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Jordan, February 19, 2020
Trade Ministry study shows decline in prices of reduced-tax commodities

AMMAN — A study conducted by the Ministry of Industry, Trade and Supply has shown a decrease in the prices of a number of food items and other basic commodities included in the Cabinet’s recent decision to reduce sales tax on certain products.

The ministry’s study follows a similar one conducted by the Jordan National Society for Consumer Protection, which revealed that several weeks after the Cabinet’s decision was put into effect, none of the 76 commodities' prices had been reduced.

The comparative study, which tracked changes in the prices of 96 commodities, among which were those included in the government’s recent decision, showed an almost 8.2-per cent increase in the prices of 18 food and home commodities, no change in the prices of 76 commodities and a decrease in the prices of only two commodities.

However, Minister of Industry, Trade and Supply Tareq Hammouri said in a press statement: 'Our monitoring teams have indicated the beginning of a decrease in the prices of some commodities in the local market.”

He pointed out that some dairy companies have abided by the decision and reduced their prices, as well as markets of civil and military consumer institutions and a number of malls.

“We have contacted factories, merchants, owners of malls and civil and military consumer establishments to discuss the implementation of the Cabinet’s decision and the necessity of adhering to all Cabinet decisions,” said the minister.

The statement noted that the ministry, through supervisory field tours, will continue to monitor the prices of all commodities — especially those covered by the decision to reduce sales tax — stressing that, in the event of non-compliance with the decision, the ministry will apply the Trade and Industry Law by setting price caps during the coming period.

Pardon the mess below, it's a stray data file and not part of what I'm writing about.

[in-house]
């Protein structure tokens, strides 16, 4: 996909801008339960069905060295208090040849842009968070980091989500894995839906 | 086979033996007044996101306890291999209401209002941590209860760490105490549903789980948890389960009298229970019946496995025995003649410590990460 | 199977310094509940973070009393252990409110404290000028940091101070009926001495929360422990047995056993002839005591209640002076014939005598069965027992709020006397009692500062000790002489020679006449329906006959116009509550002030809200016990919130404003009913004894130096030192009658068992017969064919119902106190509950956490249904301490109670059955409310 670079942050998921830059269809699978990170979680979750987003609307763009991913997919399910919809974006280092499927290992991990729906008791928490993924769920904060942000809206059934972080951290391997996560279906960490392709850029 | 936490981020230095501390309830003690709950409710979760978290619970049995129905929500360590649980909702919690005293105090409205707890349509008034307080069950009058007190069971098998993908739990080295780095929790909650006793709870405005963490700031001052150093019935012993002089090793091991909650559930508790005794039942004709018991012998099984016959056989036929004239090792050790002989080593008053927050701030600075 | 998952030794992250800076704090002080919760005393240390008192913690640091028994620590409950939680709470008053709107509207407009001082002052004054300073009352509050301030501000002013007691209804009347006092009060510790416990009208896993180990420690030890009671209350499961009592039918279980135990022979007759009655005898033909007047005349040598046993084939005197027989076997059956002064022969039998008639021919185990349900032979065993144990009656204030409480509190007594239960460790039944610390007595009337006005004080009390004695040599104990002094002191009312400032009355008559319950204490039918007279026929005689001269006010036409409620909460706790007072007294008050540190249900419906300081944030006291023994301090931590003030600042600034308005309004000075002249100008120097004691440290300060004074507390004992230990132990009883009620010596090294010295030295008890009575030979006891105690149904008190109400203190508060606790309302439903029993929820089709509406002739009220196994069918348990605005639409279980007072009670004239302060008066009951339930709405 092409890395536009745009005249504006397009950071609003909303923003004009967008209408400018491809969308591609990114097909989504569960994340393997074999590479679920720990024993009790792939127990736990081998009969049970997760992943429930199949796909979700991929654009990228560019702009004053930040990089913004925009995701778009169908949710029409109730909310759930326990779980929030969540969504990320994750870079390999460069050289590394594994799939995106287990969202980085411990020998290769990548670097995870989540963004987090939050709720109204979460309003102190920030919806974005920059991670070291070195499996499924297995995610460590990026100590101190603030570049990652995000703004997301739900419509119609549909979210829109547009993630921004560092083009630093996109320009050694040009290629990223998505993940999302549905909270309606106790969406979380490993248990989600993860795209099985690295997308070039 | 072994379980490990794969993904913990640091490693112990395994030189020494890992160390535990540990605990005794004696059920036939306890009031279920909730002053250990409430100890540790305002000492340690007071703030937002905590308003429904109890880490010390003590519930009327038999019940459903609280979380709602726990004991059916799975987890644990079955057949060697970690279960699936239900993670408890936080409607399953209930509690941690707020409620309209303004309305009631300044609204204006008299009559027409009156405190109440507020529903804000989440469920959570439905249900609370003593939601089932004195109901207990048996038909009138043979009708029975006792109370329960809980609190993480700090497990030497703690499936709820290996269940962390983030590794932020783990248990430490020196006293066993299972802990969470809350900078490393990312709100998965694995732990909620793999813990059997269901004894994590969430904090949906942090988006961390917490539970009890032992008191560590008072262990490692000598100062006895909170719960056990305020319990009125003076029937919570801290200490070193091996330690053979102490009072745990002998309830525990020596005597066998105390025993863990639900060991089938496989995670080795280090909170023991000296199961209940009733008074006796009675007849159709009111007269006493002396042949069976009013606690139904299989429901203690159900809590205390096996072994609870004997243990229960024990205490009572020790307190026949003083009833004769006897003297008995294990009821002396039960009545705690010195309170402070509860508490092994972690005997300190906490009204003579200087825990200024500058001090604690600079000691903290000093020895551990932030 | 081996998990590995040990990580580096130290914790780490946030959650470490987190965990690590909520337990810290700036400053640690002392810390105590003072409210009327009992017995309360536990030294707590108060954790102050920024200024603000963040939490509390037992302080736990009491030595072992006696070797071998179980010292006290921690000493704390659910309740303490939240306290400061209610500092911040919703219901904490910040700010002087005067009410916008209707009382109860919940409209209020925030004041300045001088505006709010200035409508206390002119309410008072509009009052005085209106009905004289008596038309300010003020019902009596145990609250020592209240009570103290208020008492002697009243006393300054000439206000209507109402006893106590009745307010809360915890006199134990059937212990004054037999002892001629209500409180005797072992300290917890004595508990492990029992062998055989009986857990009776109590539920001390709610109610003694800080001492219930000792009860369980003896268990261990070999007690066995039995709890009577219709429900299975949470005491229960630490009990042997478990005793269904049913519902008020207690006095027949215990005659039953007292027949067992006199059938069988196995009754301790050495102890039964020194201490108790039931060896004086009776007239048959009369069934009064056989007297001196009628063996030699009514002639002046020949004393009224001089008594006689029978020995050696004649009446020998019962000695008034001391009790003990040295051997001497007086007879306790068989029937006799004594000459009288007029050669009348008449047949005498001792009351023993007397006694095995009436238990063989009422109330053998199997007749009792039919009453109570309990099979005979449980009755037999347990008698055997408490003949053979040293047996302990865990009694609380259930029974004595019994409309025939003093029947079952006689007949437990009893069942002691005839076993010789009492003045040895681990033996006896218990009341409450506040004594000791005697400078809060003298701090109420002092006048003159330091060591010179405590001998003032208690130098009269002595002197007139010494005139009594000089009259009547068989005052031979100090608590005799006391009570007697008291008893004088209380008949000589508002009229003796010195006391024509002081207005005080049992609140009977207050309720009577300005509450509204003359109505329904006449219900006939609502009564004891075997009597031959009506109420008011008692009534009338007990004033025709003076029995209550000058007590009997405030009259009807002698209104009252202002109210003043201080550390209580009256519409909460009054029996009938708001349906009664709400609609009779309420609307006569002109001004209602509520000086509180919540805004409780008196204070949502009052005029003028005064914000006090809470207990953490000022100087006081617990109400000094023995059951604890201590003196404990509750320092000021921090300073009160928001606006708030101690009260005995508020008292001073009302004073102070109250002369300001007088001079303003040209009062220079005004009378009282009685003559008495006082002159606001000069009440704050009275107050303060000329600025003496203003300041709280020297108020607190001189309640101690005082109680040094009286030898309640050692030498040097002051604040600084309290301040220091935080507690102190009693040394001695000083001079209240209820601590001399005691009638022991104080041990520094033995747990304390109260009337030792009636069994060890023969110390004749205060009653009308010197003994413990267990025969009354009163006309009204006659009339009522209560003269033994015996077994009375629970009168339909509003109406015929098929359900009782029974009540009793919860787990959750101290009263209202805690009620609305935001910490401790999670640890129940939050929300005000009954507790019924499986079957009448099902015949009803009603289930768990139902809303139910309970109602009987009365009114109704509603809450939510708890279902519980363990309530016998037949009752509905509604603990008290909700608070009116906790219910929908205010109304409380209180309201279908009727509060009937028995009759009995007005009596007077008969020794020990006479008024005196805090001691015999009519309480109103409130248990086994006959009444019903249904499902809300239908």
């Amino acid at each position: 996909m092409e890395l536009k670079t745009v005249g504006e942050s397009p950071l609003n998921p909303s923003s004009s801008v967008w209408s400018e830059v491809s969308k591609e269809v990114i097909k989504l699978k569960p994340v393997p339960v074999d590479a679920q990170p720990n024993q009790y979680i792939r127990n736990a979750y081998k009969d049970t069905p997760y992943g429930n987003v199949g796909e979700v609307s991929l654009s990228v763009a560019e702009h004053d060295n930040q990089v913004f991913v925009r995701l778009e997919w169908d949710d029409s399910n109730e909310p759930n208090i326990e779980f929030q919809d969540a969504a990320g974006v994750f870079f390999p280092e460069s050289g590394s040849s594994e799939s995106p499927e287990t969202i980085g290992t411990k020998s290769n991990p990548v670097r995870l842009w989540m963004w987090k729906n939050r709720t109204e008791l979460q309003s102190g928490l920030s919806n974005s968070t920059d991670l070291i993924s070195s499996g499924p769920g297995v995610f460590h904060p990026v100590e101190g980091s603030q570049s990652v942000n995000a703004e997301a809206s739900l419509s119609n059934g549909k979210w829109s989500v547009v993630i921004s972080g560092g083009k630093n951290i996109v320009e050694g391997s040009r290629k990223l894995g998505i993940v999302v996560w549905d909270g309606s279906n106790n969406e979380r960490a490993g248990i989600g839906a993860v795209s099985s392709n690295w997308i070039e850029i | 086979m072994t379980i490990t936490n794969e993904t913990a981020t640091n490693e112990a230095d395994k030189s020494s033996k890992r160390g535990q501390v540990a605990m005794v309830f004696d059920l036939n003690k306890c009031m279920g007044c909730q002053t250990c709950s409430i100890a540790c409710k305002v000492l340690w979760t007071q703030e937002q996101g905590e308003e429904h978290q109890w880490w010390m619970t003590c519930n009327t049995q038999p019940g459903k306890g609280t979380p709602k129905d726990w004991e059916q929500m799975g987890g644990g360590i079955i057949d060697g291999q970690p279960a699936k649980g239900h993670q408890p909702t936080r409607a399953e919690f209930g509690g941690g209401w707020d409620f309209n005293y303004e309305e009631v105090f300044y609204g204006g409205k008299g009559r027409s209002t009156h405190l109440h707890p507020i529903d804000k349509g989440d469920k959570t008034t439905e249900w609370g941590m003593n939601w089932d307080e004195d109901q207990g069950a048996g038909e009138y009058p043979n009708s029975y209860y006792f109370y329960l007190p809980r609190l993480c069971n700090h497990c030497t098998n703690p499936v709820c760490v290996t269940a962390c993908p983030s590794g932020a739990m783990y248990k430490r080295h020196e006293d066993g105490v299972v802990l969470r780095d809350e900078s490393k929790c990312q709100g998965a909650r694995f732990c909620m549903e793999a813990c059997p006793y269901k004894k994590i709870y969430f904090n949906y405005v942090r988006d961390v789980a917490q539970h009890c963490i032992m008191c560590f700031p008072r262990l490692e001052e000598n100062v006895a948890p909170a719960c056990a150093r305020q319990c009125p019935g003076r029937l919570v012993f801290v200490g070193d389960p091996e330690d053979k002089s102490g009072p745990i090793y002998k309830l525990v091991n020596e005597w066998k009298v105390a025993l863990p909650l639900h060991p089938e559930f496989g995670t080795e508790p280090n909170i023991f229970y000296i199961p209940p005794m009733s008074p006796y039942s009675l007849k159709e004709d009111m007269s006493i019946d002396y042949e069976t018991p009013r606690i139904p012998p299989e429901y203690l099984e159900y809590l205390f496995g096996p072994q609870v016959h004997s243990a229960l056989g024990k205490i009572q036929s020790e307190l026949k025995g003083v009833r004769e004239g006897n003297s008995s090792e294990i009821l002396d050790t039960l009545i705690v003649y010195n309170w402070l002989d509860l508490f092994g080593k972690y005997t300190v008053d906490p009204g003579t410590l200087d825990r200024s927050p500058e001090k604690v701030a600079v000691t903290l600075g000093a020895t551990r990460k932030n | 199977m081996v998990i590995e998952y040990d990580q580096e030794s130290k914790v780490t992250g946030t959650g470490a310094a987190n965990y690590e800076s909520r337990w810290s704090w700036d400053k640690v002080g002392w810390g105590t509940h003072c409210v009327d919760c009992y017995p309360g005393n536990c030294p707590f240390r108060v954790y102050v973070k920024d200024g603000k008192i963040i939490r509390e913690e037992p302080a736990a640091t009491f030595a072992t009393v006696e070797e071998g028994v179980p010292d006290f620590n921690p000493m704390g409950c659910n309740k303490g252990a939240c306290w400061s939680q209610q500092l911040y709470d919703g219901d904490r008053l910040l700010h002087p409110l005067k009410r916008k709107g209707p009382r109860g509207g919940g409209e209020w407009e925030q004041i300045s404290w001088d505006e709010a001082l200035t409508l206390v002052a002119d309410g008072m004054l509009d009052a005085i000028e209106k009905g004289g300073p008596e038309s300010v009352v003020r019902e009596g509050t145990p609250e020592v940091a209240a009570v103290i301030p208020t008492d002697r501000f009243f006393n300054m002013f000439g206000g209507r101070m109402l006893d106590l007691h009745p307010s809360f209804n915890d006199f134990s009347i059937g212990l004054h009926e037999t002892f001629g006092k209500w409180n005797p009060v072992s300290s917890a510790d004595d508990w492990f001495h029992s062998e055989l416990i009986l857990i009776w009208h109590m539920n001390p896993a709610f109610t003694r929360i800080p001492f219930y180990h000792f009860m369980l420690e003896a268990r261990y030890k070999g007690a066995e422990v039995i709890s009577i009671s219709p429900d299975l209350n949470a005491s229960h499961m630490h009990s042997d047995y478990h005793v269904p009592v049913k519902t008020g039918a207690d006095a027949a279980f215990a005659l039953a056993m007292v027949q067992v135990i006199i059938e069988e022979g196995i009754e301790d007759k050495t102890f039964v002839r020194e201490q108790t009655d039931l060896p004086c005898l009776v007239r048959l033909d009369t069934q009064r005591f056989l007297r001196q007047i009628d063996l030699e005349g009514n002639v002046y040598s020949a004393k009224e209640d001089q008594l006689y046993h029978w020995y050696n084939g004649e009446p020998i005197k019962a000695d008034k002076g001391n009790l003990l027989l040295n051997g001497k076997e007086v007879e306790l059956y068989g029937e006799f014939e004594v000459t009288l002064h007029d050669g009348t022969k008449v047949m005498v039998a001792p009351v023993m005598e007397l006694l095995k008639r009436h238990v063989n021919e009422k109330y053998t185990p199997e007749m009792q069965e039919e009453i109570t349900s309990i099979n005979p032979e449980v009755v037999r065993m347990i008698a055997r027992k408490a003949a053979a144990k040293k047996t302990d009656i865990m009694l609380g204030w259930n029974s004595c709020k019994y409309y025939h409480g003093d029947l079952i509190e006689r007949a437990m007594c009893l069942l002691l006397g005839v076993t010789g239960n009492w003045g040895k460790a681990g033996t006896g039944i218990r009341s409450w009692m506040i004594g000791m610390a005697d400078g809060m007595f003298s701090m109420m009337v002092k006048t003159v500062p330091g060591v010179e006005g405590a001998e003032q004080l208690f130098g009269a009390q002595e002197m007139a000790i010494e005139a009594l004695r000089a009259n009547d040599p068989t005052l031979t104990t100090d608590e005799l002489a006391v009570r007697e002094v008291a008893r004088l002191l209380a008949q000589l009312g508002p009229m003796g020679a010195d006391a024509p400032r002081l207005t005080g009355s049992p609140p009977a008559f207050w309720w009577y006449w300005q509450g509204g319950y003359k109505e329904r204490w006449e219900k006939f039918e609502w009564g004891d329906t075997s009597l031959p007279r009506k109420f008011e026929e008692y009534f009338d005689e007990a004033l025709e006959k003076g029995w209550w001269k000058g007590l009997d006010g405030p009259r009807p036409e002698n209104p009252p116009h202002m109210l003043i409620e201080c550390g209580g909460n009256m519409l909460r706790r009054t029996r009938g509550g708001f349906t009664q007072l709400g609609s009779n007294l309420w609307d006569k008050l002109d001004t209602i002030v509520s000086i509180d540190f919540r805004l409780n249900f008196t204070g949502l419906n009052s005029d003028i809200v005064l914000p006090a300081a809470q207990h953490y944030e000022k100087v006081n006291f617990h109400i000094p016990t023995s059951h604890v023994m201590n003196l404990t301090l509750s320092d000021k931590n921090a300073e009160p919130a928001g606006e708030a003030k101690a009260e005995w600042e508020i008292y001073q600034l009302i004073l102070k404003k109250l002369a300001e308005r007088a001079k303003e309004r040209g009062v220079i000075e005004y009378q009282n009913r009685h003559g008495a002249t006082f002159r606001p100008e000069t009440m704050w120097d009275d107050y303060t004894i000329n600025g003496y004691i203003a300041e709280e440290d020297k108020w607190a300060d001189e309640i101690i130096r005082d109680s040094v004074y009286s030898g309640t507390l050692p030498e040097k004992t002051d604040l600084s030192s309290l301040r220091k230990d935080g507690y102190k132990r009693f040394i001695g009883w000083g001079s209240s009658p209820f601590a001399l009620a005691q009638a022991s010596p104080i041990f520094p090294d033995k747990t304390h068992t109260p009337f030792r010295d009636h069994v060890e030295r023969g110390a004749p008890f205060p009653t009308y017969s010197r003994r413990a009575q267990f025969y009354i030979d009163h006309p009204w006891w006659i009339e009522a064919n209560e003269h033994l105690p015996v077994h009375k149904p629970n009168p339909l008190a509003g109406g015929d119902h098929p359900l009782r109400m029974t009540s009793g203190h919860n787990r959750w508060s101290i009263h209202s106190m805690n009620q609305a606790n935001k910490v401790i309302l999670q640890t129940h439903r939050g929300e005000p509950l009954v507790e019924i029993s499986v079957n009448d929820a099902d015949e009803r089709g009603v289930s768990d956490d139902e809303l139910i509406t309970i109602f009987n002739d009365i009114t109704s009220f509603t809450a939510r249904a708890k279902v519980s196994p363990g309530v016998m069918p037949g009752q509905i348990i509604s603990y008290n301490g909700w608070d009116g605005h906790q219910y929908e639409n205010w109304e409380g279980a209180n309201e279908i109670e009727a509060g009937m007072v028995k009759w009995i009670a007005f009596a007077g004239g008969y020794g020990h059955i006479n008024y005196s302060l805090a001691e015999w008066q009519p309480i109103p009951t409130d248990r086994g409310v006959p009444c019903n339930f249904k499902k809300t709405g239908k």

The ministry monitors the prices of the various basic, food and catering commodities on a daily basis in all regions of the Kingdom, and analyses these prices in terms of decline, rise and stability.

Hammouri said that low price offerings in these sectors are in the interest of both the government and citizens, and therefore it is “necessary that various commercial sectors comply with this decision”.

The Jordan Chamber of Industry confirmed in a press release issued on Monday the commitment of Jordanian dairy factories to implementing the government decision to reduce sales tax.

The chamber reiterated that the government's decision to reduce the sales tax from 10 per cent to 5 per cent and from 4 per cent to 2 per cent on many basic commodities 'is in the best interests of both the consumer and the producer'.

The chamber expressed the “cooperation of Jordanian factories and their understanding of the living conditions of Jordanian citizens”.

Salameh Mawazeen, a milk producer who is a member of the Cooperative Society for Cattle Owners and Milk Producers, told The Jordan Times over the phone that “local dairy factories are committed to providing price offers on products in cooperation with various commercial centres to respond to the government's decision on the one hand, and to commit to our national role on the other”.

The chamber indicated that this commitment by dairy factories “comes in spite of the sector’s economic conditions and challenges represented by high production costs, high costs of raw materials and high costs of energy and transportation, in addition to the cost of labour, which seems to be heading towards an increase”.

Mawazeen called on the government to look into the sector’s conditions and try to lower costs and create incentives for its stakeholders, as it is 'always one of the first sectors to respond to the Cabinet’s decisions'.